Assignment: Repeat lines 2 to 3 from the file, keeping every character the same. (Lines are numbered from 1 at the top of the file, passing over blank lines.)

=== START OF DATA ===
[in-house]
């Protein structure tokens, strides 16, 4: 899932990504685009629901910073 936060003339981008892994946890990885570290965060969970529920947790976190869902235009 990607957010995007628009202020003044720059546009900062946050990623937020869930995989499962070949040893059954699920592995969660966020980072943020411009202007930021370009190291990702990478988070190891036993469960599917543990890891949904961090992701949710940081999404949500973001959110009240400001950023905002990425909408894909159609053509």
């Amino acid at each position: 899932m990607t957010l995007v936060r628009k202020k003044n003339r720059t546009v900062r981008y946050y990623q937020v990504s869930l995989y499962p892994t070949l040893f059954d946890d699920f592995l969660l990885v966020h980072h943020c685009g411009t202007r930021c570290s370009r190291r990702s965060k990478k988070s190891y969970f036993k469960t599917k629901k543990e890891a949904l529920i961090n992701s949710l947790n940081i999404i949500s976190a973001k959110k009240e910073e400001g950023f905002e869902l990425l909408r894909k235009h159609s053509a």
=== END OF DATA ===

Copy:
């Protein structure tokens, strides 16, 4: 899932990504685009629901910073 936060003339981008892994946890990885570290965060969970529920947790976190869902235009 990607957010995007628009202020003044720059546009900062946050990623937020869930995989499962070949040893059954699920592995969660966020980072943020411009202007930021370009190291990702990478988070190891036993469960599917543990890891949904961090992701949710940081999404949500973001959110009240400001950023905002990425909408894909159609053509």
């Amino acid at each position: 899932m990607t957010l995007v936060r628009k202020k003044n003339r720059t546009v900062r981008y946050y990623q937020v990504s869930l995989y499962p892994t070949l040893f059954d946890d699920f592995l969660l990885v966020h980072h943020c685009g411009t202007r930021c570290s370009r190291r990702s965060k990478k988070s190891y969970f036993k469960t599917k629901k543990e890891a949904l529920i961090n992701s949710l947790n940081i999404i949500s976190a973001k959110k009240e910073e400001g950023f905002e869902l990425l909408r894909k235009h159609s053509a």